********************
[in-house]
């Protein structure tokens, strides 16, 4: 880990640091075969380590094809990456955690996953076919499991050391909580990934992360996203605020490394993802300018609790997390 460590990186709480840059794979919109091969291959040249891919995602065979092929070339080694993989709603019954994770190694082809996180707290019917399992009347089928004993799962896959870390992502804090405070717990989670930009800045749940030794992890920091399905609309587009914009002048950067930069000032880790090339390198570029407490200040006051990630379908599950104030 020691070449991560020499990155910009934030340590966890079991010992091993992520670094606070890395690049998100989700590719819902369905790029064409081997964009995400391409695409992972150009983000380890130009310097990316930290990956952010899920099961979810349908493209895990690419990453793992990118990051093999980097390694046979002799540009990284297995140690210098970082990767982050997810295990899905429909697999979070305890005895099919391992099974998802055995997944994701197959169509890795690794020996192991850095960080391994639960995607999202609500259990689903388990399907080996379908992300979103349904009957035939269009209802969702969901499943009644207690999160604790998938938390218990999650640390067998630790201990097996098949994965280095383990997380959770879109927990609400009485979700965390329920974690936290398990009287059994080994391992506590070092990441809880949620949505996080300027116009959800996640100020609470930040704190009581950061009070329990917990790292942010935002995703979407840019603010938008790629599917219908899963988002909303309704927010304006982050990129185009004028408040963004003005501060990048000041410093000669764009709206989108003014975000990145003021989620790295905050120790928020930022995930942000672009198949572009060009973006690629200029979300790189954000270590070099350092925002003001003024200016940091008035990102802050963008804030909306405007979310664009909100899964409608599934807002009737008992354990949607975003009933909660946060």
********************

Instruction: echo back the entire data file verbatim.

[in-house]
């Protein structure tokens, strides 16, 4: 880990640091075969380590094809990456955690996953076919499991050391909580990934992360996203605020490394993802300018609790997390 460590990186709480840059794979919109091969291959040249891919995602065979092929070339080694993989709603019954994770190694082809996180707290019917399992009347089928004993799962896959870390992502804090405070717990989670930009800045749940030794992890920091399905609309587009914009002048950067930069000032880790090339390198570029407490200040006051990630379908599950104030 020691070449991560020499990155910009934030340590966890079991010992091993992520670094606070890395690049998100989700590719819902369905790029064409081997964009995400391409695409992972150009983000380890130009310097990316930290990956952010899920099961979810349908493209895990690419990453793992990118990051093999980097390694046979002799540009990284297995140690210098970082990767982050997810295990899905429909697999979070305890005895099919391992099974998802055995997944994701197959169509890795690794020996192991850095960080391994639960995607999202609500259990689903388990399907080996379908992300979103349904009957035939269009209802969702969901499943009644207690999160604790998938938390218990999650640390067998630790201990097996098949994965280095383990997380959770879109927990609400009485979700965390329920974690936290398990009287059994080994391992506590070092990441809880949620949505996080300027116009959800996640100020609470930040704190009581950061009070329990917990790292942010935002995703979407840019603010938008790629599917219908899963988002909303309704927010304006982050990129185009004028408040963004003005501060990048000041410093000669764009709206989108003014975000990145003021989620790295905050120790928020930022995930942000672009198949572009060009973006690629200029979300790189954000270590070099350092925002003001003024200016940091008035990102802050963008804030909306405007979310664009909100899964409608599934807002009737008992354990949607975003009933909660946060």